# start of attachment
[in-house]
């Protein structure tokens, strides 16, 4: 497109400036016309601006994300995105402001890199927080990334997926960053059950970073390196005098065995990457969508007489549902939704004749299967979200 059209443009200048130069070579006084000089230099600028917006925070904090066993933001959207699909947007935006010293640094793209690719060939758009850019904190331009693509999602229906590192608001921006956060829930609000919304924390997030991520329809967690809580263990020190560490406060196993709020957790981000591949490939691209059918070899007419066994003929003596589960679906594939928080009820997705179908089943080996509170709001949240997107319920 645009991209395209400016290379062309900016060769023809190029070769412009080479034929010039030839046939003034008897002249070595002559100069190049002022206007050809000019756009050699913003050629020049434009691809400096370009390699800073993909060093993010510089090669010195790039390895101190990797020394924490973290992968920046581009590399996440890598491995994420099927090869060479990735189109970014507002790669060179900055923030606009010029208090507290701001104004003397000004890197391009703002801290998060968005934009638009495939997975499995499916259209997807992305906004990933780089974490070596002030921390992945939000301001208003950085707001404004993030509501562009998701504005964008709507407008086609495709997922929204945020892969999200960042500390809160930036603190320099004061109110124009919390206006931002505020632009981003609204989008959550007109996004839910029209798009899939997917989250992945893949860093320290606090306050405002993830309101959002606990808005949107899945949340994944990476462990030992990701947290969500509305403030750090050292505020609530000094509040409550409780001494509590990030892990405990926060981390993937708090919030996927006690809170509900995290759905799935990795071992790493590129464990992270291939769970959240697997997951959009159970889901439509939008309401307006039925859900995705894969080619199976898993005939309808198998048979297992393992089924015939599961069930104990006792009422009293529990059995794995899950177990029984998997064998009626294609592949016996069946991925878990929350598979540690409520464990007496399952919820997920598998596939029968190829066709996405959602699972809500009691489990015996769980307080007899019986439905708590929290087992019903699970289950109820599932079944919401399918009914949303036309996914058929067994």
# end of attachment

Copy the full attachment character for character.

[in-house]
């Protein structure tokens, strides 16, 4: 497109400036016309601006994300995105402001890199927080990334997926960053059950970073390196005098065995990457969508007489549902939704004749299967979200 059209443009200048130069070579006084000089230099600028917006925070904090066993933001959207699909947007935006010293640094793209690719060939758009850019904190331009693509999602229906590192608001921006956060829930609000919304924390997030991520329809967690809580263990020190560490406060196993709020957790981000591949490939691209059918070899007419066994003929003596589960679906594939928080009820997705179908089943080996509170709001949240997107319920 645009991209395209400016290379062309900016060769023809190029070769412009080479034929010039030839046939003034008897002249070595002559100069190049002022206007050809000019756009050699913003050629020049434009691809400096370009390699800073993909060093993010510089090669010195790039390895101190990797020394924490973290992968920046581009590399996440890598491995994420099927090869060479990735189109970014507002790669060179900055923030606009010029208090507290701001104004003397000004890197391009703002801290998060968005934009638009495939997975499995499916259209997807992305906004990933780089974490070596002030921390992945939000301001208003950085707001404004993030509501562009998701504005964008709507407008086609495709997922929204945020892969999200960042500390809160930036603190320099004061109110124009919390206006931002505020632009981003609204989008959550007109996004839910029209798009899939997917989250992945893949860093320290606090306050405002993830309101959002606990808005949107899945949340994944990476462990030992990701947290969500509305403030750090050292505020609530000094509040409550409780001494509590990030892990405990926060981390993937708090919030996927006690809170509900995290759905799935990795071992790493590129464990992270291939769970959240697997997951959009159970889901439509939008309401307006039925859900995705894969080619199976898993005939309808198998048979297992393992089924015939599961069930104990006792009422009293529990059995794995899950177990029984998997064998009626294609592949016996069946991925878990929350598979540690409520464990007496399952919820997920598998596939029968190829066709996405959602699972809500009691489990015996769980307080007899019986439905708590929290087992019903699970289950109820599932079944919401399918009914949303036309996914058929067994």